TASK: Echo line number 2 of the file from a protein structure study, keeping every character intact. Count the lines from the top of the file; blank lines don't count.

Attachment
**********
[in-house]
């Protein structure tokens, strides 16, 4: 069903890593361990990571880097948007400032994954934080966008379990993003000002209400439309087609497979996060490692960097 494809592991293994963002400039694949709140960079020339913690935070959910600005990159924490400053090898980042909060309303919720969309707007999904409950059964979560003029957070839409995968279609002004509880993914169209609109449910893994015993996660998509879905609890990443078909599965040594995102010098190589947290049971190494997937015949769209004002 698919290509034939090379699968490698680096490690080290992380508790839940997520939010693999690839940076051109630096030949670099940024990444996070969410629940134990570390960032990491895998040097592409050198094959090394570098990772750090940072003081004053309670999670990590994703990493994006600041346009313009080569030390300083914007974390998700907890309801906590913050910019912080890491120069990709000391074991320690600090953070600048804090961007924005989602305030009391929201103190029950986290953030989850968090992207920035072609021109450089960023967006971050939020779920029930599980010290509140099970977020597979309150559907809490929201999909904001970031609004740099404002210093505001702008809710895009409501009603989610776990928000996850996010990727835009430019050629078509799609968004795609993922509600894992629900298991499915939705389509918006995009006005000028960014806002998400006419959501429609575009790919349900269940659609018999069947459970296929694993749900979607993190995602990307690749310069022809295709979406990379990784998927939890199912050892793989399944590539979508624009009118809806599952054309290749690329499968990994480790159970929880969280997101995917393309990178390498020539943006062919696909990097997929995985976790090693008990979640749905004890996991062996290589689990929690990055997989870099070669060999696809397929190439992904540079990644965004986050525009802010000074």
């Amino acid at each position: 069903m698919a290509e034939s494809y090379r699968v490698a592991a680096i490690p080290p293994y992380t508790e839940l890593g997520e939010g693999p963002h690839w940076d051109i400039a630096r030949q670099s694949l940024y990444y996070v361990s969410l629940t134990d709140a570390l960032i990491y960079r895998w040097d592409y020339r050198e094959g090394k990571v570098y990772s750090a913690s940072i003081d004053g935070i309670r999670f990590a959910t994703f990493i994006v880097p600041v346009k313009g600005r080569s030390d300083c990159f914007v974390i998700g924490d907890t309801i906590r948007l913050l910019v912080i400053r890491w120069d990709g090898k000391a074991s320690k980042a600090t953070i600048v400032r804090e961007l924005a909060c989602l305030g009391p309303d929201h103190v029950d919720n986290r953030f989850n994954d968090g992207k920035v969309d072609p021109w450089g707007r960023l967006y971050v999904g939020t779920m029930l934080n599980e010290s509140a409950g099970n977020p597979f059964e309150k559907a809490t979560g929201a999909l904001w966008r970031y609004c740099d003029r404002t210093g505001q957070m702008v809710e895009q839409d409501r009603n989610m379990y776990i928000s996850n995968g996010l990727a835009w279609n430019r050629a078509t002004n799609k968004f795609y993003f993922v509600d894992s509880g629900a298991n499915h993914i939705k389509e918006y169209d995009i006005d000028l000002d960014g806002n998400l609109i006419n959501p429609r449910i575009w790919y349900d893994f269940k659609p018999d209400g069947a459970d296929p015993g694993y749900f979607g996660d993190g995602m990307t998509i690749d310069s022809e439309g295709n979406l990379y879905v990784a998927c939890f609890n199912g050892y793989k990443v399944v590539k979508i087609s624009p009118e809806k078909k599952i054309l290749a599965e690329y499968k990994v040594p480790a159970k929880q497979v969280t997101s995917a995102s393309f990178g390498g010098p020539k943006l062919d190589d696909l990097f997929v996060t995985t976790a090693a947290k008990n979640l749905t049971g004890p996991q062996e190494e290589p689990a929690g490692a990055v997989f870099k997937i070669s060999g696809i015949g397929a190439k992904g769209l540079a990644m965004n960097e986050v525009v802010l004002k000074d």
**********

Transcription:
């Protein structure tokens, strides 16, 4: 069903890593361990990571880097948007400032994954934080966008379990993003000002209400439309087609497979996060490692960097 494809592991293994963002400039694949709140960079020339913690935070959910600005990159924490400053090898980042909060309303919720969309707007999904409950059964979560003029957070839409995968279609002004509880993914169209609109449910893994015993996660998509879905609890990443078909599965040594995102010098190589947290049971190494997937015949769209004002 698919290509034939090379699968490698680096490690080290992380508790839940997520939010693999690839940076051109630096030949670099940024990444996070969410629940134990570390960032990491895998040097592409050198094959090394570098990772750090940072003081004053309670999670990590994703990493994006600041346009313009080569030390300083914007974390998700907890309801906590913050910019912080890491120069990709000391074991320690600090953070600048804090961007924005989602305030009391929201103190029950986290953030989850968090992207920035072609021109450089960023967006971050939020779920029930599980010290509140099970977020597979309150559907809490929201999909904001970031609004740099404002210093505001702008809710895009409501009603989610776990928000996850996010990727835009430019050629078509799609968004795609993922509600894992629900298991499915939705389509918006995009006005000028960014806002998400006419959501429609575009790919349900269940659609018999069947459970296929694993749900979607993190995602990307690749310069022809295709979406990379990784998927939890199912050892793989399944590539979508624009009118809806599952054309290749690329499968990994480790159970929880969280997101995917393309990178390498020539943006062919696909990097997929995985976790090693008990979640749905004890996991062996290589689990929690990055997989870099070669060999696809397929190439992904540079990644965004986050525009802010000074």